Friday, December 25, 2009

The 100 Albums Of The Decade: 80-71

80. Porcupine Tree

[Lava/Atlantic, 2005]

The best prog band of the decade rock like a snarlier King Crimson and unwind like primo Floyd, but it’s in the brilliant juxtaposition of the two where mastermind Steven Wilson really delivers on his ambition. One of the highlights in a remarkably long, consistent, and underappreciated catalog.

79. Death Cab For Cutie
The Photo Album

[Barsuk, 2001]

One could make a case for either the indie We Have The Facts And We’re Voting Yes or the major-label Plans, but I’ve always been partial to DCFC’s most transitional album, where the brilliance of Transatlanticism first finds footing in some of the band’s strongest material to date. Bonus points, too, for the amazing Bjork cover released on The Stability EP months later.

78. The Killers
Hot Fuss

[Island, 2004]

Pure pop in garage-era trappings, unapologetically dumb and gloriously addictive, with the first half especially segueing from one spot-on single into the next. Future efforts would confuse excess with excellence; here, the Killers operate without pretension and wind up delivering the undisputed highlight of their career.

77. Dixie Chicks

[Columbia, 2002]

Rarely has such a traditional album—no synths, no distorted guitars, definitely no AutoTune—garnered widespread commercial success in modern-day Nashville, but this was a time when the Chicks were firing on all cylinders. Listening to it now, one forgets the Bush controversy and only hears the group’s immeasurable talent and impeccable taste in songwriters: Darrell Scott, Bruce Robison… plus the rare Patty Griffin covers that actually do her songs justice.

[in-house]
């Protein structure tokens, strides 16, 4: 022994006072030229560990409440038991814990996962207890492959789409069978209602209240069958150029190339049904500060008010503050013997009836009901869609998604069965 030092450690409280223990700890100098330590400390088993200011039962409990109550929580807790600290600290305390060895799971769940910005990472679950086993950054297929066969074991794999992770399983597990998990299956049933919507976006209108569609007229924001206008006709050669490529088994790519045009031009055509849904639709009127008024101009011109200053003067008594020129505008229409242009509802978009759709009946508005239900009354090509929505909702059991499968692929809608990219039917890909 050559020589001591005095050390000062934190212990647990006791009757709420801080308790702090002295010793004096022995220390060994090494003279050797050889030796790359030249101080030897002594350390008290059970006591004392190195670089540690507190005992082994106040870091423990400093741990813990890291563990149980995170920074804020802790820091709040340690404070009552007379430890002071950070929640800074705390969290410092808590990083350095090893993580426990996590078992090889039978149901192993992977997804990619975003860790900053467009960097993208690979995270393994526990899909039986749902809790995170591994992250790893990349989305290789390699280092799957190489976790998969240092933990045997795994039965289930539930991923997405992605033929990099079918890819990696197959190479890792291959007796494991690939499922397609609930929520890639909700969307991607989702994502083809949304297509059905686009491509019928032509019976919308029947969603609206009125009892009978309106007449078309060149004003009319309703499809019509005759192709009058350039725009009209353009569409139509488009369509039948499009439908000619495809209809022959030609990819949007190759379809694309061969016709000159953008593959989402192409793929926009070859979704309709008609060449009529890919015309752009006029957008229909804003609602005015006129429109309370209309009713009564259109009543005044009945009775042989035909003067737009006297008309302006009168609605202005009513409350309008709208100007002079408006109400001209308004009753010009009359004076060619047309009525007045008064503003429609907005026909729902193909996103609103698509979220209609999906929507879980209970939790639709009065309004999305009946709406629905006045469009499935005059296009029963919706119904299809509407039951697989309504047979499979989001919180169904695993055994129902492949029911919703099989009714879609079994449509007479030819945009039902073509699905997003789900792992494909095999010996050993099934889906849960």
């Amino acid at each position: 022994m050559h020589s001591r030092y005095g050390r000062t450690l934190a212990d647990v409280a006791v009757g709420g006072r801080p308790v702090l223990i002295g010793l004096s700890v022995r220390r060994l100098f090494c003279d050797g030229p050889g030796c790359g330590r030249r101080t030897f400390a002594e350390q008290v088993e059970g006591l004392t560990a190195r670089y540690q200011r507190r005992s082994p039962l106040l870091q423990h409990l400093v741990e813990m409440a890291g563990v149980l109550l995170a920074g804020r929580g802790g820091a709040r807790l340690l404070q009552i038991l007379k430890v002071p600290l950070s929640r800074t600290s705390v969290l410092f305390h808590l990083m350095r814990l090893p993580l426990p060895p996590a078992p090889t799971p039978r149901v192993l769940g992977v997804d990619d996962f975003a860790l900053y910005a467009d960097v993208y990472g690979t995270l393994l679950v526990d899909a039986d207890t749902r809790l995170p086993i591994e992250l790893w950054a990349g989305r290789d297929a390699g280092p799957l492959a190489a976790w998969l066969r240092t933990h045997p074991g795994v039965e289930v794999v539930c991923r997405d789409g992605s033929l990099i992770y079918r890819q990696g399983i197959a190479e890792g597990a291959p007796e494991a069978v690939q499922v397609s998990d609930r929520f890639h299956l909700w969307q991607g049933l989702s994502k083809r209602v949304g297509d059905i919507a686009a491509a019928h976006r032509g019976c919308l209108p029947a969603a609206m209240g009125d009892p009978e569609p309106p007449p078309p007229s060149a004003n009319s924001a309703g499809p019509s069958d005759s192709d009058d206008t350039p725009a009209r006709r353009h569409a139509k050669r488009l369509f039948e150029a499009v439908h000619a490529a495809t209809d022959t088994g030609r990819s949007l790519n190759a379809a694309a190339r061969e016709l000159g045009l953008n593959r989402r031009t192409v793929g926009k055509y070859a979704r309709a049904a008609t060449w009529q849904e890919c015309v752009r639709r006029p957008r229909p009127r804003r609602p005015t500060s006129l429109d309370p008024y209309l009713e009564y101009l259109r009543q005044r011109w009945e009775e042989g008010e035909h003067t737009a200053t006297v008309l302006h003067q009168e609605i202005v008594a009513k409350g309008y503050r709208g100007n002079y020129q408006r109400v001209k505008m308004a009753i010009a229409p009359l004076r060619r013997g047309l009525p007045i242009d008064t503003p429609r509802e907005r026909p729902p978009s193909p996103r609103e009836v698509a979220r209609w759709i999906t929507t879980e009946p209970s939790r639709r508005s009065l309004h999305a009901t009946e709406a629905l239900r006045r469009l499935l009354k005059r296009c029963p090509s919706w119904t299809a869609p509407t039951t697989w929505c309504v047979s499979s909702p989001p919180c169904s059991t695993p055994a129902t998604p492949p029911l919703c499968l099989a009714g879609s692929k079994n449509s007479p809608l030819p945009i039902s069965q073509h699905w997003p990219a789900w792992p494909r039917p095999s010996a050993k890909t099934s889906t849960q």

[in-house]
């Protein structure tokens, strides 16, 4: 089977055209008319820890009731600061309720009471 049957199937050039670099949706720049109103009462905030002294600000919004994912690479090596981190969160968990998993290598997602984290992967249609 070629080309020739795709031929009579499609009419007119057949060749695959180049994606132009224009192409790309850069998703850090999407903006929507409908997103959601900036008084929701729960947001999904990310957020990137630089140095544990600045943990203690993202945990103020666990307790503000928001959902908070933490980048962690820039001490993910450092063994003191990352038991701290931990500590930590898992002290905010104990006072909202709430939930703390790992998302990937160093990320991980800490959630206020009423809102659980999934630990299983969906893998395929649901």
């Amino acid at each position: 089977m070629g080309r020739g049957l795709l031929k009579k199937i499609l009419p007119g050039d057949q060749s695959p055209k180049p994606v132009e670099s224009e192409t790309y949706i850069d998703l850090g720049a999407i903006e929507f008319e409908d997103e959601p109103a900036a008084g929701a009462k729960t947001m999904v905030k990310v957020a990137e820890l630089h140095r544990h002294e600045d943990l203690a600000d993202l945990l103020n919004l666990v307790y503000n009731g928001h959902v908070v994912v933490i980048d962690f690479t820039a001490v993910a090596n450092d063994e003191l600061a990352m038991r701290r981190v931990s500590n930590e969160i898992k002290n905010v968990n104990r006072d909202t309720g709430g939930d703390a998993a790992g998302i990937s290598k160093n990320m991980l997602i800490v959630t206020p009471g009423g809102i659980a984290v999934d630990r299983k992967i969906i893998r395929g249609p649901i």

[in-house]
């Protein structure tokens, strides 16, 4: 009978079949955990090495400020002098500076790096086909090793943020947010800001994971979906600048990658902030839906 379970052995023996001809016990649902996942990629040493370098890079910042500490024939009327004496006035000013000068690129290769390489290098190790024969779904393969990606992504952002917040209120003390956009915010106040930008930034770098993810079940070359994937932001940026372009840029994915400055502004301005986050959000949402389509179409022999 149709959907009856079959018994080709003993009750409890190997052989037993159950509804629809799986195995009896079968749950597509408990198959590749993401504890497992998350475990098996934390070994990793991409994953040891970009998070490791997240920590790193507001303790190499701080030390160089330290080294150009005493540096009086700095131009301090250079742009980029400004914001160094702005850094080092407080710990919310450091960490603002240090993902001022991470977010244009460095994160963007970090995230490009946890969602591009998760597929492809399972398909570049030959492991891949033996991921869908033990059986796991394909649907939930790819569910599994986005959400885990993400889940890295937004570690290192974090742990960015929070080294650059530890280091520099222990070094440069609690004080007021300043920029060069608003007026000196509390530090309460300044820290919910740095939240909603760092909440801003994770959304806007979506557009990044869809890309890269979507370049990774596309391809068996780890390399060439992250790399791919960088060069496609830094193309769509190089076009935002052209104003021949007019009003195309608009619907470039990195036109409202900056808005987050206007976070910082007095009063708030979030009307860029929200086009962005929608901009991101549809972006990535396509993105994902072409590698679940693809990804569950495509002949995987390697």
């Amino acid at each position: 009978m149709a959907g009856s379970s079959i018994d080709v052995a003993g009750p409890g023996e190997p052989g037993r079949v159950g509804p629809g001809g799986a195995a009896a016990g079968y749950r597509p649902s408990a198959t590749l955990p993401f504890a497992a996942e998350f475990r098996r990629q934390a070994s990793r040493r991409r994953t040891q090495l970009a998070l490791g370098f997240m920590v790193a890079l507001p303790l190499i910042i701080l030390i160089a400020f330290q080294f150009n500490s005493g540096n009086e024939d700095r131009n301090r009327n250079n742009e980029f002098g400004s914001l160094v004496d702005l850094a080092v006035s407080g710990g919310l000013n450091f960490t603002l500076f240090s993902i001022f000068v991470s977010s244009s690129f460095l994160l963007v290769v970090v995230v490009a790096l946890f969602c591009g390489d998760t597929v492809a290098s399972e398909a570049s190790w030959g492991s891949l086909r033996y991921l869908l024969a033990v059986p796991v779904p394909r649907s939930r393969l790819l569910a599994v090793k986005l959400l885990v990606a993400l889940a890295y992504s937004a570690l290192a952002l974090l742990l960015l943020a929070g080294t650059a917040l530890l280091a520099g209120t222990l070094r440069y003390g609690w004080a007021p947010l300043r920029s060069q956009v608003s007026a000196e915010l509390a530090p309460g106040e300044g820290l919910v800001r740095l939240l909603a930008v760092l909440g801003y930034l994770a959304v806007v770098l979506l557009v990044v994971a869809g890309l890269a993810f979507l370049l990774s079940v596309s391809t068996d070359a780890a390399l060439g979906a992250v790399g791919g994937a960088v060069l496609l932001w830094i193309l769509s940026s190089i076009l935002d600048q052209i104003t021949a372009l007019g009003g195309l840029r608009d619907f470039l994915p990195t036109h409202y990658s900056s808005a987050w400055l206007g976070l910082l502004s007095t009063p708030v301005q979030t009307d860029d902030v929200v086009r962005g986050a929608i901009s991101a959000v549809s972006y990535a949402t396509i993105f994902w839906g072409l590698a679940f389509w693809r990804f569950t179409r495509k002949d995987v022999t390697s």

76. Muse
Black Holes And Revelations

[Warner Bros., 2006]

Muse is a trio with a need to be huge; they thrive in gargantuan spaces, which explains why their breakthrough album finds the songs (and production) swelling to fill every available crevice. The end result roars out of the gate like the mutant offspring of Queen and Carmina Burana, resigning world conquest to a mere inevitability.

75. Glen Hansard & Markéta Irglová
Music From The Motion Picture Once

[Sony Music Soundtrax, 2007]

Like its cinematic counterpart, the Once soundtrack finds power in the smallest moments; this is an album organic and open, made for—and by—people truly in love with the act of creating music.

74. Josh Rouse
Under Cold Blue Stars

[Slow River/Rykodisc, 2002]

One of the most underrated artists of the decade, Josh Rouse is a writer of pop songs—not the kind sung by overly-manicured AutoBots, but the kind that unfold in unassuming fashion yet stick in your brain like they’ve always existed. Always emotional without ever dipping into sentimentality, Stars is a low-key triumph still waiting to be stumbled upon like buried treasure.

73. Neko Case

[Bloodshot, 2002]

With her siren call of a voice (and siren-red locks to match), Case could probably sing the phone book and get four-star reviews from the alt-country magazines. Blacklisted is the one album with the heft to match her extraordinary pipes, and its best moments exude a Southern Gothic pull nearly impossible to shake.

72. Bob Dylan
Love And Theft

[Columbia, 2001]

Carrying through on the remarkable resurgence of Time Out Of Mind, the always-cryptic Bobby Z delves into blues, country, even Tin Pan Alley throwbacks… each one delivered with single-minded purpose, sly wit, and (naturally) genius lyricism.

71. The National

[Beggars Banquet, 2005]

The hypnotic pull of The National—equal parts moody and menancing—locks into place on this, their breakthrough third album. Matt Berninger’s dark baritone hides more than it reveals, perfect for a band whose many-faceted layers deserve multiple listens.

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